Before heading into Melbourne, we stopped by Phillip Island, which is just full of nature parks and things to see and do outdoors.
First things first-- we needed to see some koalas before leaving Australia. So we went to the Koala Conservation Centre, where we saw plenty of koalas (and other animals) in their natural habitat.
Koalas were really hard to find because they curl up into a ball high up in a tree and don't move for hours. It was a fun game seeing who could spot the koala first. We learned that koalas eat up to 1 kilogram of leaves per day, which doesn't provide much energy, so they spend 20 hours a day sleeping and resting!
Someone looks sad, but he's just sleeping.
The staff in the park place signs near each koala because they are so hard to see in the trees!
Australia has some crazy looking birds! Our birds back home are so ordinary in comparison.
When seen close up, koalas are much bigger than I expected!
Can you spot the koala in this photo?
Strangely enough, the wallabies provided more action than the koalas at the Koala Centre.
Koalas climbing... a rare sight.
Echidnas move through the undergrowth looking for ants.
Next, we went to the Nobbies Centre, which sits on a cliff overlooking the waters of Bass Straight. Here we saw Australian Fur Seals (from a distance) and a baby penguin hiding under one of the bridges. There is a boardwalk that winds through the lush green cliff, and offers views of the famous blow hole. Bass Straight is the site of many shipwrecks, due to "the rip" (a stretch of turbulent waters) and heavy fog caused by the mixture of warm and cool water.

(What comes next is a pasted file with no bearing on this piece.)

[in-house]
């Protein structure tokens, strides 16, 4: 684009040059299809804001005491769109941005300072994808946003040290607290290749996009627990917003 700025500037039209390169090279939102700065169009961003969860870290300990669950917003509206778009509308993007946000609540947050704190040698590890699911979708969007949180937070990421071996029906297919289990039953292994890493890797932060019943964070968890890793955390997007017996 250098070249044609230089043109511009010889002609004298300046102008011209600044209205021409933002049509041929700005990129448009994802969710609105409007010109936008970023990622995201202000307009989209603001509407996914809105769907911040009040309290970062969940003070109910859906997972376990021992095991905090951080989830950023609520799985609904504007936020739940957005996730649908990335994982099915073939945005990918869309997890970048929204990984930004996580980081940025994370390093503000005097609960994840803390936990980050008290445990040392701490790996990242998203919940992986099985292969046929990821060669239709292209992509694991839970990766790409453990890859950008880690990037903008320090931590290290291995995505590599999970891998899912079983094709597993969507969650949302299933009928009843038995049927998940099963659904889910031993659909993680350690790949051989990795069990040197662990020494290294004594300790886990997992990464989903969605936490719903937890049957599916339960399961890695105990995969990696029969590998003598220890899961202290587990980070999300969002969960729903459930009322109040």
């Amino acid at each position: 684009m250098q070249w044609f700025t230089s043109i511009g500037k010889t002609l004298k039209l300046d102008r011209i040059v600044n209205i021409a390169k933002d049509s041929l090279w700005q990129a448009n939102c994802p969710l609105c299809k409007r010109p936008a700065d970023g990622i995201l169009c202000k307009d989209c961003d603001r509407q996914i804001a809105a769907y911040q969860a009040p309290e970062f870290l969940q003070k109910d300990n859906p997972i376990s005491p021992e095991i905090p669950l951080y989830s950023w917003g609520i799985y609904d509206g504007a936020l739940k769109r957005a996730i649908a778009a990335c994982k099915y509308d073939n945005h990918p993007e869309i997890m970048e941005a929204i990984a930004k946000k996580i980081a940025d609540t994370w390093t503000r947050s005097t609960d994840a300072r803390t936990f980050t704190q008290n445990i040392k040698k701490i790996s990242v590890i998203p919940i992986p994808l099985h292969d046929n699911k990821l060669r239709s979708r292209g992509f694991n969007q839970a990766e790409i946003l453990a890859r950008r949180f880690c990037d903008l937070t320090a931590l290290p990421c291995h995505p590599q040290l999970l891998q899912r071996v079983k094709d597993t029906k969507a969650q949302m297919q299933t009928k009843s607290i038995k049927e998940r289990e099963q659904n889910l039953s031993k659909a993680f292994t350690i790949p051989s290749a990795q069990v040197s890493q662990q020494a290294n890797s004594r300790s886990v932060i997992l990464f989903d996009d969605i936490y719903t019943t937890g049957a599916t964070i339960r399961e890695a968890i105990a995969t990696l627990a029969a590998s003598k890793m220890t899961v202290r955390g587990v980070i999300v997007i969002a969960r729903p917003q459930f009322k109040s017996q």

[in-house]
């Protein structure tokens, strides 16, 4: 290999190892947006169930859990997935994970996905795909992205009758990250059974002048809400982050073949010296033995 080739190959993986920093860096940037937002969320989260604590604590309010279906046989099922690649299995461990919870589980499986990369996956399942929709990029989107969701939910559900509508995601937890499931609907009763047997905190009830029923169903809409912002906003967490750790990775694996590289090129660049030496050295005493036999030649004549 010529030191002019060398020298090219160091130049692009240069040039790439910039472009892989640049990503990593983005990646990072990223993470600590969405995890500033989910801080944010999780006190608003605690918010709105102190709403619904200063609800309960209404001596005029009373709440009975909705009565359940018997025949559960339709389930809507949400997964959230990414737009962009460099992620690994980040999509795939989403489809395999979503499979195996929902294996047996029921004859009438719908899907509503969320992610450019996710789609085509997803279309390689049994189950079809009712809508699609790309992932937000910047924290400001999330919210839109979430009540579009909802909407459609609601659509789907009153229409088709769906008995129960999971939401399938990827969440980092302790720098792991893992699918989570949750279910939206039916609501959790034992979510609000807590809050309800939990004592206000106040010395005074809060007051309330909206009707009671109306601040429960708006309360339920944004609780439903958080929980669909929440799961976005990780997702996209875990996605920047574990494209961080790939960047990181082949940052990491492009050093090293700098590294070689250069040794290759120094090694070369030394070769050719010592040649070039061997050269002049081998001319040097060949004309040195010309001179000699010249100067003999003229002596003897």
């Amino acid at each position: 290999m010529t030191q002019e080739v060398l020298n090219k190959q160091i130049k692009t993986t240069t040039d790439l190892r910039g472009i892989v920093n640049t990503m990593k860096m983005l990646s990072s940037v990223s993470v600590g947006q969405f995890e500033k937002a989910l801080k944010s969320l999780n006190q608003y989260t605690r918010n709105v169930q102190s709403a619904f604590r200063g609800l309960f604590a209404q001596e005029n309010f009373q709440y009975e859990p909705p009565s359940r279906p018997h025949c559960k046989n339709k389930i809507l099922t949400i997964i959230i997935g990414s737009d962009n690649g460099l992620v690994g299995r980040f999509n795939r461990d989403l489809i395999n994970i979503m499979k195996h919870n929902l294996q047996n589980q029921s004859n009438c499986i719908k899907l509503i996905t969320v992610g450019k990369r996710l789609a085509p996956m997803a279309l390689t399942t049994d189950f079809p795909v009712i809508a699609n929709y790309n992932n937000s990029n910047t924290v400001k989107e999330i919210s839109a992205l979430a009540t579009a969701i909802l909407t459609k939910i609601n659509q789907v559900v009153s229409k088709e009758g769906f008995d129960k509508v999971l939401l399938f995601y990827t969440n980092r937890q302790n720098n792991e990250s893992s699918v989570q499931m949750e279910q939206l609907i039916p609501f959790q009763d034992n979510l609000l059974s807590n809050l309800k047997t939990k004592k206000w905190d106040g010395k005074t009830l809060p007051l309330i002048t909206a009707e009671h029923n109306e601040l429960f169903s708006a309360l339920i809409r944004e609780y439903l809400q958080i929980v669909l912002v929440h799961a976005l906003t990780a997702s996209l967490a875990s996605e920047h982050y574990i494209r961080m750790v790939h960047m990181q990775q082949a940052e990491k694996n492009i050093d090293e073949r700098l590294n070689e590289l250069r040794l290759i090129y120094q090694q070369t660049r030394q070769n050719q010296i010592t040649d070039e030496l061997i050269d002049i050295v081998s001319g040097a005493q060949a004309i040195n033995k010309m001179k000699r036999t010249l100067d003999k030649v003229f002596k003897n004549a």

The "blow hole" is a sea cave that explodes with water when the turbulent water rushes in and sprays out.
Dinner in an empty parking sitting on a cliff above the water. This is it... last meal cooked on our little stove.
There's a "Penguin Parade" that I would have loved to see on Phillip Island, but it wasn't cheap (and we are), so we skipped it.
There was so much nature and wildlife to experience in Australia. Those Aussies are big on wildlife conservation and environmental love. We loved them for it.